Saturday, March 13, 2010
Things I Am Learning
There are two things about pregnancy and postpartum that I learned that still puzzle me.
If every single person on this planet was born the way Thora was born (i.e., by coming out of their mothers, as opposed to being hatched or concocted in a test tube) which as far as I know nearly everyone was, I do not understand why most people still measure pregnancy in months. Not having been pregnant before, I learned recently that pregnancy does not last nine months. It's actually almost ten months, or more precisely, 40 weeks. Give or take a week or two. Or three. So I, like all the pregnant ladies I knew, measured my pregnancy in weeks. And SO MANY people would ask: "How far along are you?" and I would say "23 weeks" or "29 weeks" or however many weeks I was, and then they'd ask, "How many months is that?" And then I would have to count on my fingers because I really wasn't keeping track of months. It got really annoying when I started to run out of fingers.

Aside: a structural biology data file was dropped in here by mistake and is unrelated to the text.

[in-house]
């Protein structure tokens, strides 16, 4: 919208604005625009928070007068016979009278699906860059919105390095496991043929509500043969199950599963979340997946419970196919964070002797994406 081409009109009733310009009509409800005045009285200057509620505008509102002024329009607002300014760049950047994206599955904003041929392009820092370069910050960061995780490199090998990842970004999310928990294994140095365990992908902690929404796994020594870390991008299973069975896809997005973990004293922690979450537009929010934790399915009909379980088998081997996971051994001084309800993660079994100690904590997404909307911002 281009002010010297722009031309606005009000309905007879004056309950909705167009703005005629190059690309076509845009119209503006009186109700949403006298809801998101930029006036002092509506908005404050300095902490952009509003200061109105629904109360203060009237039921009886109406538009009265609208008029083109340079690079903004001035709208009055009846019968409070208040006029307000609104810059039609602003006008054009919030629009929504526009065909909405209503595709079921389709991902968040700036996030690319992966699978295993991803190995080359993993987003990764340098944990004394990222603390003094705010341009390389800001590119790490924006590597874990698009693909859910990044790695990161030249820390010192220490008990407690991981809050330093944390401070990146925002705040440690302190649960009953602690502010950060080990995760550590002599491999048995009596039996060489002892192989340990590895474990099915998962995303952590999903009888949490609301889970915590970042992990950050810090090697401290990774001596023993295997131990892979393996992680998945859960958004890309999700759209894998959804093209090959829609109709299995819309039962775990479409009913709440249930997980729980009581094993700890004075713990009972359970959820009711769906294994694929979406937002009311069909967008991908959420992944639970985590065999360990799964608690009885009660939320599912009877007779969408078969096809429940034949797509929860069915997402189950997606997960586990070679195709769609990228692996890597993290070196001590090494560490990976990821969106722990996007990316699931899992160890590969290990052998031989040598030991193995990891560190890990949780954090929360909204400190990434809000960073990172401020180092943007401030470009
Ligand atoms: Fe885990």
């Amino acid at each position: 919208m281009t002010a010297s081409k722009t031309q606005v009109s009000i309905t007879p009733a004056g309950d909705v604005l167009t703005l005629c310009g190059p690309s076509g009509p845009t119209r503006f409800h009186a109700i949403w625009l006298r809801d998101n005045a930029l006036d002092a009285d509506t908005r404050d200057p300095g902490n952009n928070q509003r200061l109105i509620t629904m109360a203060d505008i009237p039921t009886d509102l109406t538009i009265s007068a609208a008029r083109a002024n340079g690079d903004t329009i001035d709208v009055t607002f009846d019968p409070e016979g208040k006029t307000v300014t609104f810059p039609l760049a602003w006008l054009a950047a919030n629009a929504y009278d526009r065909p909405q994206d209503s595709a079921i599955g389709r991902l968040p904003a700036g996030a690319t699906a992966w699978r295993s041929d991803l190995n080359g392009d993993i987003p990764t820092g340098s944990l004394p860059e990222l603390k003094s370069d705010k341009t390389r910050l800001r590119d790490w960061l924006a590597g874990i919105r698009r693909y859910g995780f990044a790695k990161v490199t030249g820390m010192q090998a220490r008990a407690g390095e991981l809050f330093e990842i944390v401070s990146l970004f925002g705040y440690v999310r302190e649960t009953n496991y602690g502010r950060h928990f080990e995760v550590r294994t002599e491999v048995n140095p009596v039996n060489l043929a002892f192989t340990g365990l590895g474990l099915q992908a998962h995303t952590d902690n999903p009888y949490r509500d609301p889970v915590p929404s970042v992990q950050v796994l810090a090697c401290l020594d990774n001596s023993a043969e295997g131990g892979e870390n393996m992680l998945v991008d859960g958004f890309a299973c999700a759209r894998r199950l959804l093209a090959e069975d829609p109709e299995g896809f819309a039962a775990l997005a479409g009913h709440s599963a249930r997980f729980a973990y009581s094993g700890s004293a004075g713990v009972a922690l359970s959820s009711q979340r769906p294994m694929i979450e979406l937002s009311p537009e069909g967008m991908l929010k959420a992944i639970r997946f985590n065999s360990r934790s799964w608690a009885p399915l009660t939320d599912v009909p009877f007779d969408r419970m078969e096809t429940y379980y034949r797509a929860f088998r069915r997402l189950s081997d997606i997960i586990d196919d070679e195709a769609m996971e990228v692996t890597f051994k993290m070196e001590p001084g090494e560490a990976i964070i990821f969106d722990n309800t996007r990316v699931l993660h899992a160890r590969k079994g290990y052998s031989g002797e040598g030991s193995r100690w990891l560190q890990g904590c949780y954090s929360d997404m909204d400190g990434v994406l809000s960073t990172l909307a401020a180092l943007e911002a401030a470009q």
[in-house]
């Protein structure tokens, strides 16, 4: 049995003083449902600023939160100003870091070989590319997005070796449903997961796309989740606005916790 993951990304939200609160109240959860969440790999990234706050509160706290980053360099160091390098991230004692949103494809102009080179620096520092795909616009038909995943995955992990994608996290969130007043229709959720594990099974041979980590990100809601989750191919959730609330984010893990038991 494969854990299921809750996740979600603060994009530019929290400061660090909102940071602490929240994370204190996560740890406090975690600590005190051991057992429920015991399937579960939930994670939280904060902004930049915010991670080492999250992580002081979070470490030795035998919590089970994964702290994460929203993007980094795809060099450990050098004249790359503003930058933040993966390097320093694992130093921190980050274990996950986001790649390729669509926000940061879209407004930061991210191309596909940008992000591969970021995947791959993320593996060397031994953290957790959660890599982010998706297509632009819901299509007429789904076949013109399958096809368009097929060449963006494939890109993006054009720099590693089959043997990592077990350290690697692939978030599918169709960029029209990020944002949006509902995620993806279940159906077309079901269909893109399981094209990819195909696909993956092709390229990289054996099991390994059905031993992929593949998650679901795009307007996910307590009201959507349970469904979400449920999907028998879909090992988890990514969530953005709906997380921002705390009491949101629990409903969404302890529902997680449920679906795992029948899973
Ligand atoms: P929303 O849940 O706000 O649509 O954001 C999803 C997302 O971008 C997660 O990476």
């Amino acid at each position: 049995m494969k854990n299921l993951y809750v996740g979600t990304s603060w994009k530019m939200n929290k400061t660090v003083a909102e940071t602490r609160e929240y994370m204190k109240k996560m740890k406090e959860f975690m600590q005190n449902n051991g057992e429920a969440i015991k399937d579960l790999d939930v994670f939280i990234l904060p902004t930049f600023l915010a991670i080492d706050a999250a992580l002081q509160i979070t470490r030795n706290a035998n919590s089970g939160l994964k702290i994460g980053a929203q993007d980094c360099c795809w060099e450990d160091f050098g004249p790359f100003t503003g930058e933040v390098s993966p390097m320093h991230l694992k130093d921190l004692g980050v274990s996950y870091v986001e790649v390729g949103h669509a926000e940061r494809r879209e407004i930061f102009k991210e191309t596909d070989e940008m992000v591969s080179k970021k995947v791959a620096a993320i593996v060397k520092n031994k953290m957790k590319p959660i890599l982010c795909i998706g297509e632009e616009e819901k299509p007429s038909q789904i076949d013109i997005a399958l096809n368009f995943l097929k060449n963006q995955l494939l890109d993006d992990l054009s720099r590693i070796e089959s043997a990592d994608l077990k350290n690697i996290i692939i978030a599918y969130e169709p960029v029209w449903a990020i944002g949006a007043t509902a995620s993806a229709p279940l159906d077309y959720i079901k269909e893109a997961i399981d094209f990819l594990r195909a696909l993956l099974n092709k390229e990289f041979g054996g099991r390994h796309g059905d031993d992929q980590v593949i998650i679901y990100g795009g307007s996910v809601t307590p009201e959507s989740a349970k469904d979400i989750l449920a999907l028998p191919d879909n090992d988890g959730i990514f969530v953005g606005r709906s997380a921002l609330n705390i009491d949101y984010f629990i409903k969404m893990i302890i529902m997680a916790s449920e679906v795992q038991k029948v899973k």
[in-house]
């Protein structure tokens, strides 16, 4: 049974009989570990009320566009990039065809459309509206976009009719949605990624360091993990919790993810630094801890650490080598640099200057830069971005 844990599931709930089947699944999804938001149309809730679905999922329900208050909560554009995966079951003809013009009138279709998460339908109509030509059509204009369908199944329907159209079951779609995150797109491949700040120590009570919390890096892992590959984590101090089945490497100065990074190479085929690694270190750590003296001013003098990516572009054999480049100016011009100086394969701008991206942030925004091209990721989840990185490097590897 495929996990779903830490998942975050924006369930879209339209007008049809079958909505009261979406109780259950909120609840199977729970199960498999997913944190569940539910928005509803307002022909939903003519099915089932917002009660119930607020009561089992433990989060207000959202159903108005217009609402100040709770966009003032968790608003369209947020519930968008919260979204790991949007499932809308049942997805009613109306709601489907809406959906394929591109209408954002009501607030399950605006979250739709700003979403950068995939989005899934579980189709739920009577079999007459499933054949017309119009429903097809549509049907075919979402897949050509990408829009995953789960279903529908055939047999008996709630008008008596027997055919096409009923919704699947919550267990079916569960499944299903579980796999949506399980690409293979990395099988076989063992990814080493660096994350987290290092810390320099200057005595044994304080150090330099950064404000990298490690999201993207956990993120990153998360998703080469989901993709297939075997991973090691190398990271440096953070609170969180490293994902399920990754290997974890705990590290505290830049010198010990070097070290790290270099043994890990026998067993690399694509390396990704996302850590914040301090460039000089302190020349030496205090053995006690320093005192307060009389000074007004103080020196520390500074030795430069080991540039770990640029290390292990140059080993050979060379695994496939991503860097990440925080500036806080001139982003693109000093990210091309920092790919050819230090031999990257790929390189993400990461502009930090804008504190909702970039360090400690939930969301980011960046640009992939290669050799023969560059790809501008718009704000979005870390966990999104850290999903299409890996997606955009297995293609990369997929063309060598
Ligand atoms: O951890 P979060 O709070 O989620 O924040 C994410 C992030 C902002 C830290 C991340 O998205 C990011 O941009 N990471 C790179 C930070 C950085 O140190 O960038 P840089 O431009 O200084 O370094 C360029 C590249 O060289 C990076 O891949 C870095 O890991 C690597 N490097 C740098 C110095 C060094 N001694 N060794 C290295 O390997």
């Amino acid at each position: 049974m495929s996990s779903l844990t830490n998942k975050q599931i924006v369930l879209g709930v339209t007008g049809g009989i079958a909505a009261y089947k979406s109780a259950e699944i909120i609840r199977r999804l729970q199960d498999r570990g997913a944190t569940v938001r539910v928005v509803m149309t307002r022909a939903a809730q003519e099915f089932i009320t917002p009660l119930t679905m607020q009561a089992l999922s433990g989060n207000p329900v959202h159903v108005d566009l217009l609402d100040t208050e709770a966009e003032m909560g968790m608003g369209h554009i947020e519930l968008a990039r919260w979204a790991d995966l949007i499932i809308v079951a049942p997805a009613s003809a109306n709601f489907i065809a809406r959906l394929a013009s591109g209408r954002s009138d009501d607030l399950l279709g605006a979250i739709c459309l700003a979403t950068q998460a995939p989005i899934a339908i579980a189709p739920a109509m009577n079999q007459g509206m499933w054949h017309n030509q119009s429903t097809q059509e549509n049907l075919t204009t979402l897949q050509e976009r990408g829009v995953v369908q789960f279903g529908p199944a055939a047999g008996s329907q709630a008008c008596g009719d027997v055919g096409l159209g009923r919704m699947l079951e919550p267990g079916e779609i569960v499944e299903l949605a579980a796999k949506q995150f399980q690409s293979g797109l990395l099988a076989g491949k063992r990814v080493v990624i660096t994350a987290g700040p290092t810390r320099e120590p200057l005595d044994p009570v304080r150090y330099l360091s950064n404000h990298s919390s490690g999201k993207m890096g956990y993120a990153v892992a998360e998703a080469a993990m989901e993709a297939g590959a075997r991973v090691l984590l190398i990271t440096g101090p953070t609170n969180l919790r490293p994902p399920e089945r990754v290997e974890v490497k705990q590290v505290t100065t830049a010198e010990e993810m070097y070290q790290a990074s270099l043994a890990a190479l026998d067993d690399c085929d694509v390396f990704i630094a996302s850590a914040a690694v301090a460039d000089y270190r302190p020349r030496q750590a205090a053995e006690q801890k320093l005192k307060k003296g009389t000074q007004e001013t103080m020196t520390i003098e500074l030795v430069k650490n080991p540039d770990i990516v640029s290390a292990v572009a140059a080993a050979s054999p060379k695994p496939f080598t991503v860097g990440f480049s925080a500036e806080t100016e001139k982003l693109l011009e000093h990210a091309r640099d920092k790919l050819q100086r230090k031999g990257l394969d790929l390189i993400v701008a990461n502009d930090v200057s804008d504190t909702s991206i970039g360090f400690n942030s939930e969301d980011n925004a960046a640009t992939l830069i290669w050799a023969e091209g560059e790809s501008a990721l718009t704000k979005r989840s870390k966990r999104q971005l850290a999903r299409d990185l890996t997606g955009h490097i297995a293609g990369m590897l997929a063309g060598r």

Is it an American thing kind of like not using the metric system? Why do we count so inaccurately? I felt like I was nine months pregnant forever, because I was in my ninth month and then I was nine months and then I was in my tenth month like nearly every other pregnant person (and thankfully I did not go into my eleventh month like some) but no one seemed to understand ten months so I just kept saying nine. I tried to explain the weeks but people acted like they'd never heard of such a thing - even people who have children of their own so they *obviously* were clued in on this secret at some point - so eventually I just said " Nine months, could be any day now!" for what felt like a thousand years. And I swore by the end of it all that I would deck the next person who said "You haven't popped yet? You look like you're gonna pop any minute now!"